Professor & patients' paper on the solvable biological challenge of ME/CFS: reader-friendly version
Simon McGrath provides a patient-friendly version of a peer-reviewed paper which highlights some of the most promising biomedical research on ME/CFS ...
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'Junk' DNA gives birth to new genes, which pop into existence from nowhere

Discussion in 'Other Health News and Research' started by natasa778, Aug 31, 2015.

  1. natasa778

    natasa778 Senior Member

    A Surprise Source of Life's Code

  2. alex3619

    alex3619 Senior Member

    Logan, Queensland, Australia
    The theory behind this is decades old. Evidence in support of it is fairly new. One of the early explanations for why we have so much "junk" DNA is that its part of the material needed for faster, better evolution. However its also fair to say that as we learn more and more of the genome, less and less of it is "junk". Much was simply stuff we did not understand back then.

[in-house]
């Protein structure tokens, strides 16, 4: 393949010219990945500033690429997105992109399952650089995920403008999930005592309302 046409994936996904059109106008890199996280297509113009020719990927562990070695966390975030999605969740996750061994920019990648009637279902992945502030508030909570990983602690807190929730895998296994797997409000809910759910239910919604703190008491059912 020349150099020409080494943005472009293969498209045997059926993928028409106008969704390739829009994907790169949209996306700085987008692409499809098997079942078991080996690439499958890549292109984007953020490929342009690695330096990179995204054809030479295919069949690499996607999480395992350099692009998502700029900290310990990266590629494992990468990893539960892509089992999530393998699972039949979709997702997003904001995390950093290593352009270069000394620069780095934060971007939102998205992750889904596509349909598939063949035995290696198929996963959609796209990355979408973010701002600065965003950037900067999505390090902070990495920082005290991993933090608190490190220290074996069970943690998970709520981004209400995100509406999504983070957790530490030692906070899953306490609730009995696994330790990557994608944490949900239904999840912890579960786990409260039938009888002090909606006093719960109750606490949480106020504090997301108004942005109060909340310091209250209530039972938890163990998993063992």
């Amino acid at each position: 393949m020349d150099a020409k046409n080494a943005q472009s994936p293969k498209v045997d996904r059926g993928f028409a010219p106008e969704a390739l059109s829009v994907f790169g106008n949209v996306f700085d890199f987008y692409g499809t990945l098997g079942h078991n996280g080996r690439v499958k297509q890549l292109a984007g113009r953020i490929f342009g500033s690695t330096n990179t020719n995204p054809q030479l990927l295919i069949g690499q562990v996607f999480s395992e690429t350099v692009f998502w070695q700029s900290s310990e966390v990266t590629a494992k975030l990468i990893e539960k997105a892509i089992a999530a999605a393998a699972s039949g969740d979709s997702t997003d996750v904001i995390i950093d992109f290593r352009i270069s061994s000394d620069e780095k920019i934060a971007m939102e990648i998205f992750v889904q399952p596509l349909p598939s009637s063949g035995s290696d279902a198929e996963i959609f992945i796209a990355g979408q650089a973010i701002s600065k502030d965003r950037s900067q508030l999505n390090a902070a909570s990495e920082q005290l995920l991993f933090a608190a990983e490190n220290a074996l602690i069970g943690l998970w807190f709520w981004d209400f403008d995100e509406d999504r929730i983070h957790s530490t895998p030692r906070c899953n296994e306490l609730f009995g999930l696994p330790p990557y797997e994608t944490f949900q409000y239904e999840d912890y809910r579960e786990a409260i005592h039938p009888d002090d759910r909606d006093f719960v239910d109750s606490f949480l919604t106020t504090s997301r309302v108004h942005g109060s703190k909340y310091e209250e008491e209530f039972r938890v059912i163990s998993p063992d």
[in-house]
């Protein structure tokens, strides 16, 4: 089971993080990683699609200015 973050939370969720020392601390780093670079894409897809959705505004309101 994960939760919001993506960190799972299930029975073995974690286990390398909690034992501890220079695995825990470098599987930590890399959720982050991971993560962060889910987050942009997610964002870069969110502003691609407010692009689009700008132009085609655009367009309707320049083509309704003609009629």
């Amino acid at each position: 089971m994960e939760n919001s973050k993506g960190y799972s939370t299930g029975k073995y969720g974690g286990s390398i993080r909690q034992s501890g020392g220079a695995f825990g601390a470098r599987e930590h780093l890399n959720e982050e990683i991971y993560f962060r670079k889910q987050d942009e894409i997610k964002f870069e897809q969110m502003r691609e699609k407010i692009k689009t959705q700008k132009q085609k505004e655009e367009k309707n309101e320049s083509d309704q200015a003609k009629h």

I would not take this as proven yet, but definitely interesting.

    PS The thing about these stretches of DNA is they are often genes from other species, including viruses, as well as duplicated genetic mistakes. So they largely could code for various molecules, and only need a few genetic tweaks to become functional. However since they were "offline" so to speak, they could mutate without killing their carriers. If the mutation was lethal and they came online, that person would likely die long before birth.
    Last edited: Aug 31, 2015

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